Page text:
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USPSTF Prostate Cancer Screening Guidelines Updated
Whether to screen for prostate cancer is a subject of much research and discussion. The US Preventive Services Task Force (USPSTF) updated its recommendations, saying to individualize decision-making about prostate cancer screening for men ages 55 to 69, including informing each man about the potential benefits and harms of screening and eliciting his values and preferences for screening. The USPSTF continues to recommend against screening men 70 years and older, and concluded that evidence was insufficient to make a specific recommendation regarding screening discussions for higher-risk groups: African-American men and those with a family history of prostate cancer. The USPSTF concluded that new evidence shows screening offers a small potential benefit for reducing prostate cancer mortality and metastatic disease, although many men will experience harms, including false-positive results, overdiagnosis, overtreatment, and treatment complications.
Ramucirumab Extends Survival in Advanced Hepatocellular Cancer With High AFP Level
Ramucirumab is a recombinant monoclonal antibody that binds to vascular endothelial growth factor receptor 2 (VEGFR-2), blocking receptor activation. The placebo-controlled REACH trial had suggested a potential survival benefit in a subset of patients with hepatocellular carcinoma (HCC) who were previously treated with sorafenib and had high serum levels of alfa-fetoprotein (AFP). In a preliminary report of the follow-up placebo-controlled REACH-2 trial, which was restricted to patients with AFP >400 ng/mL, second-line ramucirumab improved overall survival. However, the magnitude of benefit over placebo alone was numerically less than that seen in the REACH trial high AFP subset (1.2 versus 3.6 months). The objective response rate with ramucirumab was low (5 versus 1 percent), but the overall disease control rate (objective response plus stable disease) was 60 percent (versus 39 percent with placebo). One potential advantage of ramucirumab over other molecularly targeted second-line therapies for HCC is the absence of hand-foot skin reaction.
Apalutamide and Enzalutamide for Nonmetastatic Castration-Resistant Prostate Cancer
Men with nonmetastatic castration-resistant prostate cancer, as manifested by a rising serum prostate-free antigen (PSA) despite androgen deprivation therapy (ADT), are at high risk for developing metastatic disease. Two phase III trials of androgen receptor antagonists, the PROSPER trial with enzalutamide and the SPARTAN trial with apalutamide, demonstrated prolonged metastasis-free survival for the intervention compared with placebo. Largely based upon these results, both apalutamide and enzalutamide have been approved by the US Food and Drug Administration for treatment of nonmetastatic castration-resistant prostate cancer.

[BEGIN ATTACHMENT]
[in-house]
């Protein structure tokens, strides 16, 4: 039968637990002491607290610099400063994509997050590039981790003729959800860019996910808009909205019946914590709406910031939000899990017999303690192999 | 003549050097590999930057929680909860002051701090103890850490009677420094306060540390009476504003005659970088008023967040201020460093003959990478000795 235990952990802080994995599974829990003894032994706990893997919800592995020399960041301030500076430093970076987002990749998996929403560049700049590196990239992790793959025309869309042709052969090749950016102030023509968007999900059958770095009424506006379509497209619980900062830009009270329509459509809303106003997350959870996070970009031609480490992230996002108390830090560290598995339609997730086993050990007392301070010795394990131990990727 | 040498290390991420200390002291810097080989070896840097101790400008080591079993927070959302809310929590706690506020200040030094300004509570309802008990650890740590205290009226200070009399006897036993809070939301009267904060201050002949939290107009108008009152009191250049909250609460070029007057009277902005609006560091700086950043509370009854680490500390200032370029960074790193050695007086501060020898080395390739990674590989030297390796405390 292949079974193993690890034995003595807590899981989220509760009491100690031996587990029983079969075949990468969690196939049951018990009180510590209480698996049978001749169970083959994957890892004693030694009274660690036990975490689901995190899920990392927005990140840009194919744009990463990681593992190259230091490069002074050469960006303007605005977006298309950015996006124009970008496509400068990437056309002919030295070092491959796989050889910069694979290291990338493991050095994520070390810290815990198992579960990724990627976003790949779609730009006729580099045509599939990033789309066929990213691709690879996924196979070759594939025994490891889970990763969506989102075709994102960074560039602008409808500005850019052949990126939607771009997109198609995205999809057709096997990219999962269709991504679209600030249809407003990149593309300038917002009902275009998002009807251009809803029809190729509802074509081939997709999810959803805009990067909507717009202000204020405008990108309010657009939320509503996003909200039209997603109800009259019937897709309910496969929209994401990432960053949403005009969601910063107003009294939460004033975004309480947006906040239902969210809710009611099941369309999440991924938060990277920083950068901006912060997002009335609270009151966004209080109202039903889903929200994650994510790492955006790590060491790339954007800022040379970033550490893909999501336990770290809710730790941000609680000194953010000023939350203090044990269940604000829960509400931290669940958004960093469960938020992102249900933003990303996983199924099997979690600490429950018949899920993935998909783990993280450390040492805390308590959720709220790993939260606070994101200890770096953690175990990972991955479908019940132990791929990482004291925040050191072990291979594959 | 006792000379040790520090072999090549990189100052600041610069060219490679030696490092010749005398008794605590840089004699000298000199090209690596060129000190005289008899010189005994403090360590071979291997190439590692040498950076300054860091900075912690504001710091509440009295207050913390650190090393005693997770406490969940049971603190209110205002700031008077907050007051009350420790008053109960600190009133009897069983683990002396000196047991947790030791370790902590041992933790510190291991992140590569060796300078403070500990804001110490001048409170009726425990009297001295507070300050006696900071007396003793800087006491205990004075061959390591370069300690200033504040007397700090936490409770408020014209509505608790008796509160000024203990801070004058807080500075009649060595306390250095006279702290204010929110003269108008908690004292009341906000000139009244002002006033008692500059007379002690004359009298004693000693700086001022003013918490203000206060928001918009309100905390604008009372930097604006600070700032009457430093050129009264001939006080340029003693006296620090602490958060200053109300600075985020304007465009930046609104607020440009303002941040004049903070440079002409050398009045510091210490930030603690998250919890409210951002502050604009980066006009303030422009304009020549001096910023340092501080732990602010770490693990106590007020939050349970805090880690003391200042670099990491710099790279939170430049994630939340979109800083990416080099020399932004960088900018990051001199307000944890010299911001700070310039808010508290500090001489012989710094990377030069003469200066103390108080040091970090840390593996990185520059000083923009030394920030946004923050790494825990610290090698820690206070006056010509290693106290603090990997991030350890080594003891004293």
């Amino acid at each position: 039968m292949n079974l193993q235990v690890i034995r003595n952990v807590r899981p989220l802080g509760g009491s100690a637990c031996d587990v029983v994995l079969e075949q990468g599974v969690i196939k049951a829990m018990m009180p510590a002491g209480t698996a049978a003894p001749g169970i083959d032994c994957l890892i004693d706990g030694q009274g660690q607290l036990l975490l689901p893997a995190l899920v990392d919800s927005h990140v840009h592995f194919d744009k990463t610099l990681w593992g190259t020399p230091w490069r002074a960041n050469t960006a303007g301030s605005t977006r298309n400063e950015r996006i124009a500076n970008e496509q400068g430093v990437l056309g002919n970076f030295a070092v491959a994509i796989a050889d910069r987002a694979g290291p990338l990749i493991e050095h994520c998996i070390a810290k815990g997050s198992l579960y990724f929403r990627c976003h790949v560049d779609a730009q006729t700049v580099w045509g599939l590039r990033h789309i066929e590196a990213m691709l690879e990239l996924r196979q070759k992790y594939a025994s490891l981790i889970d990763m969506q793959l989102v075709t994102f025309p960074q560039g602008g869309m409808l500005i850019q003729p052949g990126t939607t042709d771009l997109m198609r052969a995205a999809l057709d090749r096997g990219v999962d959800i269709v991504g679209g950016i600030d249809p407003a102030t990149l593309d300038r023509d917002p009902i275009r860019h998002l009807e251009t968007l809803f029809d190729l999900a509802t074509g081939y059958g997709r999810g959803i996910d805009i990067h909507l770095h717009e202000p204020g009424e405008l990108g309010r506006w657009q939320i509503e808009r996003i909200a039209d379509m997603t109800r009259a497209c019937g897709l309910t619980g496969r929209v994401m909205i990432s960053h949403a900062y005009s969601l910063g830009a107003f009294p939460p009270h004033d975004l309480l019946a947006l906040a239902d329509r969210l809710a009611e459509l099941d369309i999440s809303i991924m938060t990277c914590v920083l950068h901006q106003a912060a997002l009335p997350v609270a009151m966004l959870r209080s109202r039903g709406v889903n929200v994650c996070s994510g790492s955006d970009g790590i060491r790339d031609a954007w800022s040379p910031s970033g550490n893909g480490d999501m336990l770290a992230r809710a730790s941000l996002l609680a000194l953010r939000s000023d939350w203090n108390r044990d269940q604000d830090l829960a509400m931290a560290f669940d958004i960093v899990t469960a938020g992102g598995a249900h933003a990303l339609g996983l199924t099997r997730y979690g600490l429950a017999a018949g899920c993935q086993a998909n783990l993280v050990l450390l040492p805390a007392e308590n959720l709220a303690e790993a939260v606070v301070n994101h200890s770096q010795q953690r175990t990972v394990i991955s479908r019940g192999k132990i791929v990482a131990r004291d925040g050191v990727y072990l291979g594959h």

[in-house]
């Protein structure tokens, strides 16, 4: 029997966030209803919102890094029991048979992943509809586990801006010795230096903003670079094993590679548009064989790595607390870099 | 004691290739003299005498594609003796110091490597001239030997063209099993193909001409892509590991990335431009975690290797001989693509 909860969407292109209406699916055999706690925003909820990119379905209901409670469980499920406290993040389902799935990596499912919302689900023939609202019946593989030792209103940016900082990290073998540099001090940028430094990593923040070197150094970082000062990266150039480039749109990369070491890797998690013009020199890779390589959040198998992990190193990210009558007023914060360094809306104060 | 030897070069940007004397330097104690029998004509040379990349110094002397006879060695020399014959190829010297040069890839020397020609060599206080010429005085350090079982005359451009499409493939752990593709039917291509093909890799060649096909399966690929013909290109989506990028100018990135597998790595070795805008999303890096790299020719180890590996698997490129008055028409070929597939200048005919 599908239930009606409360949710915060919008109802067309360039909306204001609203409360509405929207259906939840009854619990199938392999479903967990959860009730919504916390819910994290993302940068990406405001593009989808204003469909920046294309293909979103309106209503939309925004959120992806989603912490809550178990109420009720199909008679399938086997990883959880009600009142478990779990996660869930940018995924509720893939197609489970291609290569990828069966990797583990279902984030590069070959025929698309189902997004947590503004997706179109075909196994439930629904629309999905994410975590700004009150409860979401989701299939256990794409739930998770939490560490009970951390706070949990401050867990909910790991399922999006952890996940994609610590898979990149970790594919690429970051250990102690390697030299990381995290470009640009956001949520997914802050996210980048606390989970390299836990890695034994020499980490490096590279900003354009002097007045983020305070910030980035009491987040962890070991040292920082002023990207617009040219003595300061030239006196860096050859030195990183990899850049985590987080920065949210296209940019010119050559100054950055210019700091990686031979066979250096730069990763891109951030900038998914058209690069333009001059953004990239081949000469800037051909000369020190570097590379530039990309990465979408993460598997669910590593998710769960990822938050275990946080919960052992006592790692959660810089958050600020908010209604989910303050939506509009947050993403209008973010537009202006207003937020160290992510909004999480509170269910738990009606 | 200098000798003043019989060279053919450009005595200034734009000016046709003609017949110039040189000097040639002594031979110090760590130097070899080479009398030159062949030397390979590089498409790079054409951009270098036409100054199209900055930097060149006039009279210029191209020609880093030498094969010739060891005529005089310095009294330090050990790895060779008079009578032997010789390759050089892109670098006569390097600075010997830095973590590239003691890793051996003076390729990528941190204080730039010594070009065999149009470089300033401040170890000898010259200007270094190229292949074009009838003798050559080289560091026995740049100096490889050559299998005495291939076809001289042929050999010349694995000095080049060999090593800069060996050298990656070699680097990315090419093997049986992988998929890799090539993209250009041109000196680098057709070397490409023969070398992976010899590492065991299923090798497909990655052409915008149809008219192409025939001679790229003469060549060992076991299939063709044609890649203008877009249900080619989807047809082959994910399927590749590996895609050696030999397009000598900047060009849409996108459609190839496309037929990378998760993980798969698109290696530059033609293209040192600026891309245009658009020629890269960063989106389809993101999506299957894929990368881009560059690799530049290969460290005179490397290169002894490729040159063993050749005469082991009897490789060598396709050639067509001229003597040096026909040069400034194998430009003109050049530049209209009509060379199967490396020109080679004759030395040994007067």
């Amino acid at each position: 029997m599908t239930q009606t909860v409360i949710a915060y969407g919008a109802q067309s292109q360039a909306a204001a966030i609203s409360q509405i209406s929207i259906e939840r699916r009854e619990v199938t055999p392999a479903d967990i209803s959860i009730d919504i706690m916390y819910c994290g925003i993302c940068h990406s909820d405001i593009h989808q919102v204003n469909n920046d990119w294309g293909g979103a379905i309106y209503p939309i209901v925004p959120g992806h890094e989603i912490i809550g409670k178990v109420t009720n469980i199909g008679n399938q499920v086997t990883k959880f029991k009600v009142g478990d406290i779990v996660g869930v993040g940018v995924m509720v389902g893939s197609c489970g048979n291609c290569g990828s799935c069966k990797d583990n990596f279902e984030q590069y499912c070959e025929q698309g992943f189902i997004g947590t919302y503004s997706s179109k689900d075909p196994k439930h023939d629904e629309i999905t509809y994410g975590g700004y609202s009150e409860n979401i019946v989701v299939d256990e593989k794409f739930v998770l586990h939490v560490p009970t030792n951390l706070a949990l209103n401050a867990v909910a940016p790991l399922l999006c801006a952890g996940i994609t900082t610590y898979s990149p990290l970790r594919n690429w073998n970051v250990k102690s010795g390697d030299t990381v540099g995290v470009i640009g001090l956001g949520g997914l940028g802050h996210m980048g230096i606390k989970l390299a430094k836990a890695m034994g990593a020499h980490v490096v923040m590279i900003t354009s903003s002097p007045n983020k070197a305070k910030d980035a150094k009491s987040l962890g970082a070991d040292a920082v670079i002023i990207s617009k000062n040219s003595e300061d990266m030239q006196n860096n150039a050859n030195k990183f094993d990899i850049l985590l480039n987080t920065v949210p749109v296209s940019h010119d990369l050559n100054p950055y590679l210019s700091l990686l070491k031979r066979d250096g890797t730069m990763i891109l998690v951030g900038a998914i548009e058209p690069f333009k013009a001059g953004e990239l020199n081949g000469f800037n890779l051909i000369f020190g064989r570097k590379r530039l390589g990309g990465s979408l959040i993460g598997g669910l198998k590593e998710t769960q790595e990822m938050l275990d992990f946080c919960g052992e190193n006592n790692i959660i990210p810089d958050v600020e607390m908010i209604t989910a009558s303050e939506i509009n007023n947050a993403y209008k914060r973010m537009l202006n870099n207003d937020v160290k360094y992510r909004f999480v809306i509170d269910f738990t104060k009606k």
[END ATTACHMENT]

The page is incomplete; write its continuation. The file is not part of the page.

Observation After Surgery for Early Stage Uterine Leiomyosarcoma
For women with early stage uterine leiomyosarcoma (LMS), it is unclear whether adjuvant chemotherapy improves outcomes after surgery. Although a randomized trial in women with high-grade stage I uterine LMS was closed due to slow accrual, adjuvant chemotherapy did not improve progression-free or overall survival over observation among the 38 patients enrolled. These data support our approach of surveillance only after surgery, rather than treatment with adjuvant chemotherapy.
Global Burden of Melanoma Attributable to UV Radiation
Ultraviolet (UV) radiation is a known carcinogen and a recognized risk factor for melanoma and other skin cancers, especially in individuals with light complexion and poor tanning ability. A study aimed at quantifying the global population attributable fraction of melanomas due to UV radiation estimated that 168,000 new melanoma cases in 2012 were attributed to excess exposure to UV radiation, representing approximately 76 percent of all new melanoma cases worldwide. This finding provides further support to the recommendation that individuals at increased risk of melanoma and those highly exposed to sunlight should be counseled about adopting sun protection measures, including wearing sun-protective clothing and applying a broad-spectrum sunscreen daily and thoroughly before going out during daylight hours.
Cancer Predisposition Syndromes in Patients With Medulloblastoma
Medulloblastoma has been observed in association with several rare cancer predisposition syndromes, but the full spectrum of genetic risk has not been well characterized. In a study that analyzed clinical and molecular genetic data on more than 1,000 patients with medulloblastoma, 6 percent of patients had a germline pathogenic variant in one of six cancer predisposition genes: TP53 (Li-Fraumeni syndrome); PTCH1 or SUFU (Gorlin syndrome); APC (familial adenomatous polyposis); and BRCA2 or PALB2 (hereditary breast and ovarian cancer syndromes). The prevalence of a predisposing mutation was highest in patients with sonic hedgehog (SHH) subgroup tumors. More than half of patients had no family history or clinical signs of a cancer predisposition syndrome. Guidelines for genetic testing and counseling in patients with medulloblastoma are proposed based on these findings.
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